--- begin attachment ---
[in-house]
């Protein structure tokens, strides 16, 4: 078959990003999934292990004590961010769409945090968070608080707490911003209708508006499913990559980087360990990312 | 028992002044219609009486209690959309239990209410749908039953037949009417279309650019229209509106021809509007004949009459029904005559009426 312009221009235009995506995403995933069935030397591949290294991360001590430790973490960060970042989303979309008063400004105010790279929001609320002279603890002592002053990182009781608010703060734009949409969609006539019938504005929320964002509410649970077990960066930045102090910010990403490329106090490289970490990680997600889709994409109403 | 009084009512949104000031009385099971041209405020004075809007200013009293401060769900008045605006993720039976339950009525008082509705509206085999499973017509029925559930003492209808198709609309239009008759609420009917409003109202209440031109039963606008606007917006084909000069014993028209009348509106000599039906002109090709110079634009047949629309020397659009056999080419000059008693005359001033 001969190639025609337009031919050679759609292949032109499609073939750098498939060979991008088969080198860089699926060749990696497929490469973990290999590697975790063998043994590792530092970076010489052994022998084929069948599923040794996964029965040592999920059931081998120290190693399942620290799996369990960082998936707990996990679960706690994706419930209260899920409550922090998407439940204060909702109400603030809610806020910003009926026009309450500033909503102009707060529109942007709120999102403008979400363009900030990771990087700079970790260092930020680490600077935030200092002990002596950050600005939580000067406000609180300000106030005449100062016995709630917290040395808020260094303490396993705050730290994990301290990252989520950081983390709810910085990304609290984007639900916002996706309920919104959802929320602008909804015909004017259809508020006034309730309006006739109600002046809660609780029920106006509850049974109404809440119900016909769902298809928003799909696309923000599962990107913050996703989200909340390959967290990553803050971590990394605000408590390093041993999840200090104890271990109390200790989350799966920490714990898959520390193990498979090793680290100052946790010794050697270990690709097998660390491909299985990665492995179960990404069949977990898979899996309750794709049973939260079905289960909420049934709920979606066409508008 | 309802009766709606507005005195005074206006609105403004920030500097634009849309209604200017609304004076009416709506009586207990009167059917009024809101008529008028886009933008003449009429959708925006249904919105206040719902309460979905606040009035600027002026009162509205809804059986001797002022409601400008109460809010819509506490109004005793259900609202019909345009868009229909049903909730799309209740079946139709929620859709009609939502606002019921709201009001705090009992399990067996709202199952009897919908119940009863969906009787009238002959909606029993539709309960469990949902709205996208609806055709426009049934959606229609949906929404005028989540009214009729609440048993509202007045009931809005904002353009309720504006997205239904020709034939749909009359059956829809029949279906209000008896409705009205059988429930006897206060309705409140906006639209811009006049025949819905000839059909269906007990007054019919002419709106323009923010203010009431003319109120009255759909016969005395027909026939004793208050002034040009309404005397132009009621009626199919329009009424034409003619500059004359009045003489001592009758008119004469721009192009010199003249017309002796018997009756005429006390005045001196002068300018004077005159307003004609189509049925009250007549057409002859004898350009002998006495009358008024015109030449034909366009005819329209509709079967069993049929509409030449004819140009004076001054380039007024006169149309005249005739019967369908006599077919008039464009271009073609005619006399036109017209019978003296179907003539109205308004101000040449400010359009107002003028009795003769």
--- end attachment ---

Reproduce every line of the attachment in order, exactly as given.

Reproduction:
[in-house]
């Protein structure tokens, strides 16, 4: 078959990003999934292990004590961010769409945090968070608080707490911003209708508006499913990559980087360990990312 | 028992002044219609009486209690959309239990209410749908039953037949009417279309650019229209509106021809509007004949009459029904005559009426 312009221009235009995506995403995933069935030397591949290294991360001590430790973490960060970042989303979309008063400004105010790279929001609320002279603890002592002053990182009781608010703060734009949409969609006539019938504005929320964002509410649970077990960066930045102090910010990403490329106090490289970490990680997600889709994409109403 | 009084009512949104000031009385099971041209405020004075809007200013009293401060769900008045605006993720039976339950009525008082509705509206085999499973017509029925559930003492209808198709609309239009008759609420009917409003109202209440031109039963606008606007917006084909000069014993028209009348509106000599039906002109090709110079634009047949629309020397659009056999080419000059008693005359001033 001969190639025609337009031919050679759609292949032109499609073939750098498939060979991008088969080198860089699926060749990696497929490469973990290999590697975790063998043994590792530092970076010489052994022998084929069948599923040794996964029965040592999920059931081998120290190693399942620290799996369990960082998936707990996990679960706690994706419930209260899920409550922090998407439940204060909702109400603030809610806020910003009926026009309450500033909503102009707060529109942007709120999102403008979400363009900030990771990087700079970790260092930020680490600077935030200092002990002596950050600005939580000067406000609180300000106030005449100062016995709630917290040395808020260094303490396993705050730290994990301290990252989520950081983390709810910085990304609290984007639900916002996706309920919104959802929320602008909804015909004017259809508020006034309730309006006739109600002046809660609780029920106006509850049974109404809440119900016909769902298809928003799909696309923000599962990107913050996703989200909340390959967290990553803050971590990394605000408590390093041993999840200090104890271990109390200790989350799966920490714990898959520390193990498979090793680290100052946790010794050697270990690709097998660390491909299985990665492995179960990404069949977990898979899996309750794709049973939260079905289960909420049934709920979606066409508008 | 309802009766709606507005005195005074206006609105403004920030500097634009849309209604200017609304004076009416709506009586207990009167059917009024809101008529008028886009933008003449009429959708925006249904919105206040719902309460979905606040009035600027002026009162509205809804059986001797002022409601400008109460809010819509506490109004005793259900609202019909345009868009229909049903909730799309209740079946139709929620859709009609939502606002019921709201009001705090009992399990067996709202199952009897919908119940009863969906009787009238002959909606029993539709309960469990949902709205996208609806055709426009049934959606229609949906929404005028989540009214009729609440048993509202007045009931809005904002353009309720504006997205239904020709034939749909009359059956829809029949279906209000008896409705009205059988429930006897206060309705409140906006639209811009006049025949819905000839059909269906007990007054019919002419709106323009923010203010009431003319109120009255759909016969005395027909026939004793208050002034040009309404005397132009009621009626199919329009009424034409003619500059004359009045003489001592009758008119004469721009192009010199003249017309002796018997009756005429006390005045001196002068300018004077005159307003004609189509049925009250007549057409002859004898350009002998006495009358008024015109030449034909366009005819329209509709079967069993049929509409030449004819140009004076001054380039007024006169149309005249005739019967369908006599077919008039464009271009073609005619006399036109017209019978003296179907003539109205308004101000040449400010359009107002003028009795003769």